Around the beginning of March, 1878, Víctor's fortunes enter a temporary decline. He is spending all his money and is not yet under the protection of the friends, especially of the «manos blancas», that will assure him of a position and income. He cannot be generous with the Villaamils, in fact can give Pura nothing. «Hubo una semana de horrible penuria» for the family (630). Villaamil bears the privations «con estoica entereza» as does Pura. But when Víctor makes his initial contact and again has money, Pura gladly accepts it, caring not at all whence it comes. Víctor becomes more splendid than ever; not only does he meet the needs of the Villaamils, but presents «frecuentes regalitos a toda la familia», including an invitation to the presumptuous «Miaus» to occupy far better seats at the opera than they have ever had before (630). For Villaamil this renewed generosity is a motive for «verdadera indignación, pues era un escarnio de su pobreza y un insulto a la moral pública» (630). For him the quick succession of decline and rise in Víctor's luck is particularly painful: if Víctor cannot support the family, great suffering results; if he has money and the family prospers, Villaamil's self-esteem is wounded and his principles are ridiculed.

Soon Villaamil learns the source of Víctor's money and hopes for promotion: the «manos blancas» is a sixty and some odd year old noblewoman whom Víctor first met in Valencia and with whom he is having amours (658). And while there can be no real doubt about the efficacy of Víctor's methods, Villaamil continues as before and through an office friend meets an influential deputy to Cortes on his own terms: the man is interested in Villaamil's «cuatro memorias» plan for fiscal reform and on that basis promises to help Villaamil in his quest for a job.113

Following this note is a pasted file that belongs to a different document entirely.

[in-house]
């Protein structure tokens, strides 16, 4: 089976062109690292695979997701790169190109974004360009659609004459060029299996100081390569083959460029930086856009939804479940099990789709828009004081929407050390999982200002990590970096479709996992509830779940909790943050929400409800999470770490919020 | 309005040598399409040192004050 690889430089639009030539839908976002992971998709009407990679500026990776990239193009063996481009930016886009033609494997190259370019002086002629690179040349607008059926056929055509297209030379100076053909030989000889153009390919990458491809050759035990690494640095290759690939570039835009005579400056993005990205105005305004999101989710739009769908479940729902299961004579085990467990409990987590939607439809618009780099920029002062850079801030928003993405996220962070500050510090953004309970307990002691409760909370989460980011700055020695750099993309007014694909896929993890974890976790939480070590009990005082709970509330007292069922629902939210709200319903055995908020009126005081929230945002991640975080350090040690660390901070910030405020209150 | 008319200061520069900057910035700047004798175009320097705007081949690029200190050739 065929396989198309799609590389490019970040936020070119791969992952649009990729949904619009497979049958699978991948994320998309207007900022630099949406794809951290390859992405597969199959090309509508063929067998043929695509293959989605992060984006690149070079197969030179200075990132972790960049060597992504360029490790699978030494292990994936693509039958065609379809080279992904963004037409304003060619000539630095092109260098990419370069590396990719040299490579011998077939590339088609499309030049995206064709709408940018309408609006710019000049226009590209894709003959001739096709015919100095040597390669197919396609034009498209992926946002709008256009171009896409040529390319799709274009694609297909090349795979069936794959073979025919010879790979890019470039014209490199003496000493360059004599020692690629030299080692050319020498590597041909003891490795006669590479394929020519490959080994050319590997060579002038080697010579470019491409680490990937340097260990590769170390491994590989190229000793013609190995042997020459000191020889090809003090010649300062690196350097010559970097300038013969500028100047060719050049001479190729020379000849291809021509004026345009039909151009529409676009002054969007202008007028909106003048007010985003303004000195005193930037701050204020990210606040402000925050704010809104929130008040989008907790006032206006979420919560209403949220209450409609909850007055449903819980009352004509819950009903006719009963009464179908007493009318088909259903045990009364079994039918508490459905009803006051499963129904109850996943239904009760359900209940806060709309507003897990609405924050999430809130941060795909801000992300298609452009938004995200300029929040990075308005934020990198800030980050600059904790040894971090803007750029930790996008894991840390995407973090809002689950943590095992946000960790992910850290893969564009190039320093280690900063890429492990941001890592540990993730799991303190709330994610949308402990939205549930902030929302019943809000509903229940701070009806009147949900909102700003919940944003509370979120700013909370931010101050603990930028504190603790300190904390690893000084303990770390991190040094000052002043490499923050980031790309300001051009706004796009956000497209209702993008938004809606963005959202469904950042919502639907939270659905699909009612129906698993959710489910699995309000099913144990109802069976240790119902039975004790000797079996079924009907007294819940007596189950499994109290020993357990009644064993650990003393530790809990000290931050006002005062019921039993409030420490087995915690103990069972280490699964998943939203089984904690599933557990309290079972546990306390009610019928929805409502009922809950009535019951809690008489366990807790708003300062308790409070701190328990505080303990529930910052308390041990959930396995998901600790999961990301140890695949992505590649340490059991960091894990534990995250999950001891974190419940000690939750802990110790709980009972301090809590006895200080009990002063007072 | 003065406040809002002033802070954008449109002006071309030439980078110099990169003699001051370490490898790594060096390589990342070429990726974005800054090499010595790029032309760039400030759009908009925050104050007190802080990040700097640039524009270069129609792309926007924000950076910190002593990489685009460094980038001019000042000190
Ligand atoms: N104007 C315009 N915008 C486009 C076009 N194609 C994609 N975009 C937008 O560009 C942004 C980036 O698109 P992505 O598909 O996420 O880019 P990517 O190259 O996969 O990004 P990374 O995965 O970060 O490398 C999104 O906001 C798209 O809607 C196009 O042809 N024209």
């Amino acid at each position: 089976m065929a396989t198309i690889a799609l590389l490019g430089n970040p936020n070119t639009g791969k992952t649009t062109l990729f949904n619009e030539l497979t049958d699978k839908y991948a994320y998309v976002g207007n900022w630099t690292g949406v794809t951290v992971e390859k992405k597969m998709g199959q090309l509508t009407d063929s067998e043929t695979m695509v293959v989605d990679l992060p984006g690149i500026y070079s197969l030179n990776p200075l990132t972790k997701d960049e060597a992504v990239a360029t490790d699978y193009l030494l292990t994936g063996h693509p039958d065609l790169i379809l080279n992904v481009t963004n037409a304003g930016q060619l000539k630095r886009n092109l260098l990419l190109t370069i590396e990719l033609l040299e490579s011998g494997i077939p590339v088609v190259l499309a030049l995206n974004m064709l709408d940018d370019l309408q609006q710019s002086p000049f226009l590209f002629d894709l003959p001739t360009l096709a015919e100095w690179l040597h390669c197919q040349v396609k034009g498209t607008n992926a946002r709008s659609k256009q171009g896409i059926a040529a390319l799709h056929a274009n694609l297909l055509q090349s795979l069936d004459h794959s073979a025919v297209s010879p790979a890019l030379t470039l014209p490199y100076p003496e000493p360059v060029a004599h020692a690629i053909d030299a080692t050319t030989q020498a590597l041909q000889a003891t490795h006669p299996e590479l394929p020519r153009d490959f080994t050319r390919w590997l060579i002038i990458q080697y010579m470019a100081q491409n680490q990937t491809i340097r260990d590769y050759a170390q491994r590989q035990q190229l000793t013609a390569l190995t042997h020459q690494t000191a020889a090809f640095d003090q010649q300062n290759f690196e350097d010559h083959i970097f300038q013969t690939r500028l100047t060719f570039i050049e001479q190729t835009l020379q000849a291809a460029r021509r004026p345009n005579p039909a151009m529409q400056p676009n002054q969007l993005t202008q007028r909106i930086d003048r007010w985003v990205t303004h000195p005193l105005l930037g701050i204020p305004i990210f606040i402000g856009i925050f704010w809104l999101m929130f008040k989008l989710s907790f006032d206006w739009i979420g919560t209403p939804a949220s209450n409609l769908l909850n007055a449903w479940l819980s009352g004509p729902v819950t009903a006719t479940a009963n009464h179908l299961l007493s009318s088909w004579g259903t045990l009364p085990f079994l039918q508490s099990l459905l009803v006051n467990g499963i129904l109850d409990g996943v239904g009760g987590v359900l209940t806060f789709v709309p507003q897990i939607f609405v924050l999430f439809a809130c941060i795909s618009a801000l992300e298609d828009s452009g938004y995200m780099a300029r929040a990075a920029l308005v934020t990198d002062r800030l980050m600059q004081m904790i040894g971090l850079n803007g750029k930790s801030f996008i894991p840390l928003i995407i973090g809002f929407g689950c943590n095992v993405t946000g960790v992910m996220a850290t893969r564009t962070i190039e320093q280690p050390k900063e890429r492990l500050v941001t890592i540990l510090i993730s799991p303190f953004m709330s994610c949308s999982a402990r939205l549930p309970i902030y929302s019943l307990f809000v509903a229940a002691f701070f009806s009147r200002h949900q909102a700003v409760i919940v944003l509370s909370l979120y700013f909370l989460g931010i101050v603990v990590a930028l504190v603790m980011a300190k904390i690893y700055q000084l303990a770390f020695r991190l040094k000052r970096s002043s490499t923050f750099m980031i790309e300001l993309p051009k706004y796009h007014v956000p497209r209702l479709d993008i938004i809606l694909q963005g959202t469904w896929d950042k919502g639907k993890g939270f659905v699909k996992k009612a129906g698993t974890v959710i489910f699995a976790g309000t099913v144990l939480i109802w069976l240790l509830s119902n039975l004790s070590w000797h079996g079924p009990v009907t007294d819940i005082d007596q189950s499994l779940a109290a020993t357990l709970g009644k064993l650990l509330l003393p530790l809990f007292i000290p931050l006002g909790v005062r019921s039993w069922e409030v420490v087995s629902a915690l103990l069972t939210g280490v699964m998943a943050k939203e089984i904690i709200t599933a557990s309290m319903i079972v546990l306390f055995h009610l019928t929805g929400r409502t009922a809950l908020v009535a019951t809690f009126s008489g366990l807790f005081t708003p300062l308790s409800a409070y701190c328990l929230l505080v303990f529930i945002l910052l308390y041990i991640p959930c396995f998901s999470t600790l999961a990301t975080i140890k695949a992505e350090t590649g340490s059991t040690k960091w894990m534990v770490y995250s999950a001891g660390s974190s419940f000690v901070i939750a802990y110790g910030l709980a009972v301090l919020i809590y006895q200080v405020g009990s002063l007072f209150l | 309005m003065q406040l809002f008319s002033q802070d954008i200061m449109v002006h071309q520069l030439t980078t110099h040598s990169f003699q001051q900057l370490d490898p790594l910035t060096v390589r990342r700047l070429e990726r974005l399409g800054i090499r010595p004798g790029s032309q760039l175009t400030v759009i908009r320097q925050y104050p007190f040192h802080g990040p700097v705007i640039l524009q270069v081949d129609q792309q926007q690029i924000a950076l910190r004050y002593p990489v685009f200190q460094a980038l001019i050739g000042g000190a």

When Villaamil is ready to tell Pura of this development, he prefaces his announcement with a caution: «De esto ni una palabra a Víctor, que es muy perro y me puede parar el golpe» (654). Villaamil takes this measure because he knows he is competing against Víctor and that his son-in-law is capable of anything that may assure his besting Villaamil.


This struggle between Villaamil and Víctor poses several questions. Why does Víctor want to establish dominance over his father-in-law? Why toy with Abelarda when Villaamil is at hand? And, why live with the family when he would probably be more comfortable and spend less in public lodgings?

To consider the last question first. In addition to the Villaamils' or an inn, Víctor has a third option. His sister Quintina and her husband live in Madrid. Villaamil queries why Víctor does not stay with them and receives the response, «Ya sabe usted... que mi cuñado Ildefonso y yo estamos así..., un poco de punta. Con ustedes me arreglo mejor» (579). The issue between the brothers-in-law is the disposition of an insignificant inheritance which Víctor claimed and spent with no regard for Quintina's rights. But Ildefonso is a man jealous of his prerogatives. And though the matter at issue is much slighter than that between the   —93→   Villaamils and Víctor, Ildefonso one day «por poco descarga sobre Víctor los seis tiros de su revólver» (591).114 Villaamil may want to smash a chair against Víctor's head, but this one knows he would never do so. How different Villaamil from Ildefonso! The latter has «colmillos» and is respected by Víctor. Yet Viilaamil's inoffensiveness may not be the only, nor the most important reason for Víctor choosing to stay in his apartment.

When Víctor is alone and restless in bed following his first talk with Villaamil in early February, we learn of his great ambition. He is consumed by «el ansia de introducirse en las clases superiores de la sociedad» and believes he has in hand «un cabo y el primer nudo de la cuerda por donde otros menos audaces habían logrado subir» (584-85). This handhold is the old noblewoman. As we have seen, though, within a month Víctor's Valencia money gives out and he spends a bad week. This incident serves to demonstrate the true precariousness of Víctor's situation following his dispute with his superior in Valencia.